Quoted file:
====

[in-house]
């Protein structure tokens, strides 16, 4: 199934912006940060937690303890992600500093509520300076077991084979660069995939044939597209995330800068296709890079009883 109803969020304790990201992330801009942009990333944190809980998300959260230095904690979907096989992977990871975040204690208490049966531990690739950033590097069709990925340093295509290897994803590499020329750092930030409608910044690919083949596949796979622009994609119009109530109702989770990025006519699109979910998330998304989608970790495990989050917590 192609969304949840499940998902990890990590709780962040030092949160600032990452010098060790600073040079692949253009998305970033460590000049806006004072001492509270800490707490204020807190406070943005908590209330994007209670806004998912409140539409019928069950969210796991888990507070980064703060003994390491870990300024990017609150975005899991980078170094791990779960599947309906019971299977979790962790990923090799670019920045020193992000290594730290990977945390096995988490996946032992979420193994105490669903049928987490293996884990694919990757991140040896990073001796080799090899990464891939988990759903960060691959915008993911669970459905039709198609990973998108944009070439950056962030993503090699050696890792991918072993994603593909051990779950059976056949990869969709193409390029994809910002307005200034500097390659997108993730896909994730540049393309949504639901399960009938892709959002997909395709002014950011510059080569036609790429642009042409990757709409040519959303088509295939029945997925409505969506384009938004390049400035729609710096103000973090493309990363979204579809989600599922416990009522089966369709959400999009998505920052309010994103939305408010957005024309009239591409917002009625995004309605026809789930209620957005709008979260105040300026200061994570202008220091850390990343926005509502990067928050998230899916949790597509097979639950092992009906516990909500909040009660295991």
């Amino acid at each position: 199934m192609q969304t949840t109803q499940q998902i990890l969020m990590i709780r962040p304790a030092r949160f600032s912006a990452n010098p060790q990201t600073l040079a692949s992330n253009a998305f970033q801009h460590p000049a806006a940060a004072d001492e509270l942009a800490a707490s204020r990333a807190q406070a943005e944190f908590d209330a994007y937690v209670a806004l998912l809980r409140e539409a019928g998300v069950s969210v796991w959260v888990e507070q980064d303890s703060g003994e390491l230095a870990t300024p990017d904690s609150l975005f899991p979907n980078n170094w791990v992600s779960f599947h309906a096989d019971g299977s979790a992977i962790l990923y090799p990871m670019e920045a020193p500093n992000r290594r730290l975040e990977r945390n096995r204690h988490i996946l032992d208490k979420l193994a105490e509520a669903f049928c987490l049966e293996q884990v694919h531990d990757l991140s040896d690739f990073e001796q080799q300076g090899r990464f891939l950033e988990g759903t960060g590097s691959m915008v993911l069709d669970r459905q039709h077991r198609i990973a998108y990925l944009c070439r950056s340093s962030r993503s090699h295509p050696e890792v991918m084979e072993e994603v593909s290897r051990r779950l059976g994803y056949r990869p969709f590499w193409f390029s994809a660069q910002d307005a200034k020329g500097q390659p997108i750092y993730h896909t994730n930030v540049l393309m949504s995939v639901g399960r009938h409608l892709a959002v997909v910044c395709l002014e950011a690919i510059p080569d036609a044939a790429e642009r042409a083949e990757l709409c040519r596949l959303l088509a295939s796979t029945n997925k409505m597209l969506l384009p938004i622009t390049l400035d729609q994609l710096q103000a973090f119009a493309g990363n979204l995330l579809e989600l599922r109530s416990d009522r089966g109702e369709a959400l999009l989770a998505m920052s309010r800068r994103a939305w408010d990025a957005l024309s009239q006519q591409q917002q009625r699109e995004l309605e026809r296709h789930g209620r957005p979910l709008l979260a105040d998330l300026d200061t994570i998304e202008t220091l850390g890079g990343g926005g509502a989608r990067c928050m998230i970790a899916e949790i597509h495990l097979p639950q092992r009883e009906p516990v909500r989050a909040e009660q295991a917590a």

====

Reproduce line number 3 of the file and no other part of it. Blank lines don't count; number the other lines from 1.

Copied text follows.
């Amino acid at each position: 199934m192609q969304t949840t109803q499940q998902i990890l969020m990590i709780r962040p304790a030092r949160f600032s912006a990452n010098p060790q990201t600073l040079a692949s992330n253009a998305f970033q801009h460590p000049a806006a940060a004072d001492e509270l942009a800490a707490s204020r990333a807190q406070a943005e944190f908590d209330a994007y937690v209670a806004l998912l809980r409140e539409a019928g998300v069950s969210v796991w959260v888990e507070q980064d303890s703060g003994e390491l230095a870990t300024p990017d904690s609150l975005f899991p979907n980078n170094w791990v992600s779960f599947h309906a096989d019971g299977s979790a992977i962790l990923y090799p990871m670019e920045a020193p500093n992000r290594r730290l975040e990977r945390n096995r204690h988490i996946l032992d208490k979420l193994a105490e509520a669903f049928c987490l049966e293996q884990v694919h531990d990757l991140s040896d690739f990073e001796q080799q300076g090899r990464f891939l950033e988990g759903t960060g590097s691959m915008v993911l069709d669970r459905q039709h077991r198609i990973a998108y990925l944009c070439r950056s340093s962030r993503s090699h295509p050696e890792v991918m084979e072993e994603v593909s290897r051990r779950l059976g994803y056949r990869p969709f590499w193409f390029s994809a660069q910002d307005a200034k020329g500097q390659p997108i750092y993730h896909t994730n930030v540049l393309m949504s995939v639901g399960r009938h409608l892709a959002v997909v910044c395709l002014e950011a690919i510059p080569d036609a044939a790429e642009r042409a083949e990757l709409c040519r596949l959303l088509a295939s796979t029945n997925k409505m597209l969506l384009p938004i622009t390049l400035d729609q994609l710096q103000a973090f119009a493309g990363n979204l995330l579809e989600l599922r109530s416990d009522r089966g109702e369709a959400l999009l989770a998505m920052s309010r800068r994103a939305w408010d990025a957005l024309s009239q006519q591409q917002q009625r699109e995004l309605e026809r296709h789930g209620r957005p979910l709008l979260a105040d998330l300026d200061t994570i998304e202008t220091l850390g890079g990343g926005g509502a989608r990067c928050m998230i970790a899916e949790i597509h495990l097979p639950q092992r009883e009906p516990v909500r989050a909040e009660q295991a917590a």